Research collaboration to reduce environmental impact of textile dyeing
IMCRC activate funding helps advance atmospheric plasma coating technology to establish environmentally friendly alternative to conventional textile dyeing processes
Dyeing is one of the most polluting and energy intensive processes in textile manufacturing. Australian textile technology expert Xefco and Deakin University’s Institute for Frontier Materials (IFM) have embarked on a new $700,000 manufacturing research project, co-funded by the Innovative Manufacturing Cooperative Research Centre (IMCRC), to develop new atmospheric plasma techniques to improve conventional textile dyeing processes, both in terms of energy efficiencies and eco-friendliness.
Utilising Xefco’s proprietary XSP™ technology – a new atmospheric plasma system that is being developed in collaboration with Deakin’s IFM, Proficiency Contracting and IMCRC in parallel – the 12-month project aims to create a new, less water-dependent dyeing approach by applying atmospheric plasma coatings.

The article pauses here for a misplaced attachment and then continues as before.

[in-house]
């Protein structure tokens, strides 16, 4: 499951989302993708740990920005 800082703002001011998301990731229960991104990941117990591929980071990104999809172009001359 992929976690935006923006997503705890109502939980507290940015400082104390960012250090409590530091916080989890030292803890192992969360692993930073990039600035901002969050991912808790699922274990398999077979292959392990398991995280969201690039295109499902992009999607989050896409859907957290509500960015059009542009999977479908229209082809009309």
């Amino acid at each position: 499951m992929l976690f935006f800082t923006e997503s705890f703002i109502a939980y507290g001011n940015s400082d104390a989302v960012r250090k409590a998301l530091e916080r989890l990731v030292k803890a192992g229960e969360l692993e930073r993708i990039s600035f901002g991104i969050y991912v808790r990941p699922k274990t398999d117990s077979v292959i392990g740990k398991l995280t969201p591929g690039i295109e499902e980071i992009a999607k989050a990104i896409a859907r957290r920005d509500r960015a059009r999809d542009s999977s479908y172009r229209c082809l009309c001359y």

Dr Frank Chen, who leads the research at Deakin’s IFM, along with Associate Professors Dr. Weiwei Lei and Dr. Alessandra Sutti, believes that it is possible to achieve significant energy efficiencies and sustainability benefits when using advanced plasma technology.
“The XSP™ technology we have been developing together with Xefco can be used to apply functional coatings to textiles and other materials via a patented process of plasma enhanced chemical vapour deposition (PECVD) in atmospheric conditions. This process can be extended and produce a range of highly durable treatments including colour, using less water, and dyeing agents,” says Associate Professor Dr. Weiwei Lei.